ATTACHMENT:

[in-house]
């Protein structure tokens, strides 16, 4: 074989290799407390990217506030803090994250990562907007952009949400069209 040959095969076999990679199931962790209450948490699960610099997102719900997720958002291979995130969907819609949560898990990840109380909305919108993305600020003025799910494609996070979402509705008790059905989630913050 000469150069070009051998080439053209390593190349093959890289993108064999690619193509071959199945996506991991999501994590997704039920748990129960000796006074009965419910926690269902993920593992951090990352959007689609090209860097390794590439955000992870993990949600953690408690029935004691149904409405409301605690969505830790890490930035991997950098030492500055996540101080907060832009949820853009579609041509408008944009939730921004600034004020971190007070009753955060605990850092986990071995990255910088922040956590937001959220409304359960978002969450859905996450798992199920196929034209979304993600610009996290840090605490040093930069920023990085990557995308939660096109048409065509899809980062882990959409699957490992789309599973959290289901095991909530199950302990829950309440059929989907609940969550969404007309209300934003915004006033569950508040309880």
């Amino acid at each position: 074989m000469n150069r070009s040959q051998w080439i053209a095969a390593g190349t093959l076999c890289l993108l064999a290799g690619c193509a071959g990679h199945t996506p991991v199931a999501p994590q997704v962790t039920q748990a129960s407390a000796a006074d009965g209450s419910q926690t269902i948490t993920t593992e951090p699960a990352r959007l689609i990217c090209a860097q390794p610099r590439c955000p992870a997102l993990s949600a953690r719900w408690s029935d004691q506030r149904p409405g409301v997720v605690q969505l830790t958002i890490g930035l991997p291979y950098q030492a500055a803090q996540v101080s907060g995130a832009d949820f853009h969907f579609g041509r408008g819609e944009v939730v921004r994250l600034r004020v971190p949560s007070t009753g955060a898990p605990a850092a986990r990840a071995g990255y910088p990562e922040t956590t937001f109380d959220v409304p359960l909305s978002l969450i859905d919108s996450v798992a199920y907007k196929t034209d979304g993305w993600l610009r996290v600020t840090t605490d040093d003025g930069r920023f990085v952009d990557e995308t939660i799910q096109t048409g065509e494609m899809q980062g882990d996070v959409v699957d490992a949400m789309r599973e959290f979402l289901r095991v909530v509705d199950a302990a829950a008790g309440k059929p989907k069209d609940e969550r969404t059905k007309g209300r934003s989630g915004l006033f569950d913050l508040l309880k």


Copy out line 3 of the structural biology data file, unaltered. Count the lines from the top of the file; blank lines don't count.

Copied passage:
């Amino acid at each position: 074989m000469n150069r070009s040959q051998w080439i053209a095969a390593g190349t093959l076999c890289l993108l064999a290799g690619c193509a071959g990679h199945t996506p991991v199931a999501p994590q997704v962790t039920q748990a129960s407390a000796a006074d009965g209450s419910q926690t269902i948490t993920t593992e951090p699960a990352r959007l689609i990217c090209a860097q390794p610099r590439c955000p992870a997102l993990s949600a953690r719900w408690s029935d004691q506030r149904p409405g409301v997720v605690q969505l830790t958002i890490g930035l991997p291979y950098q030492a500055a803090q996540v101080s907060g995130a832009d949820f853009h969907f579609g041509r408008g819609e944009v939730v921004r994250l600034r004020v971190p949560s007070t009753g955060a898990p605990a850092a986990r990840a071995g990255y910088p990562e922040t956590t937001f109380d959220v409304p359960l909305s978002l969450i859905d919108s996450v798992a199920y907007k196929t034209d979304g993305w993600l610009r996290v600020t840090t605490d040093d003025g930069r920023f990085v952009d990557e995308t939660i799910q096109t048409g065509e494609m899809q980062g882990d996070v959409v699957d490992a949400m789309r599973e959290f979402l289901r095991v909530v509705d199950a302990a829950a008790g309440k059929p989907k069209d609940e969550r969404t059905k007309g209300r934003s989630g915004l006033f569950d913050l508040l309880k």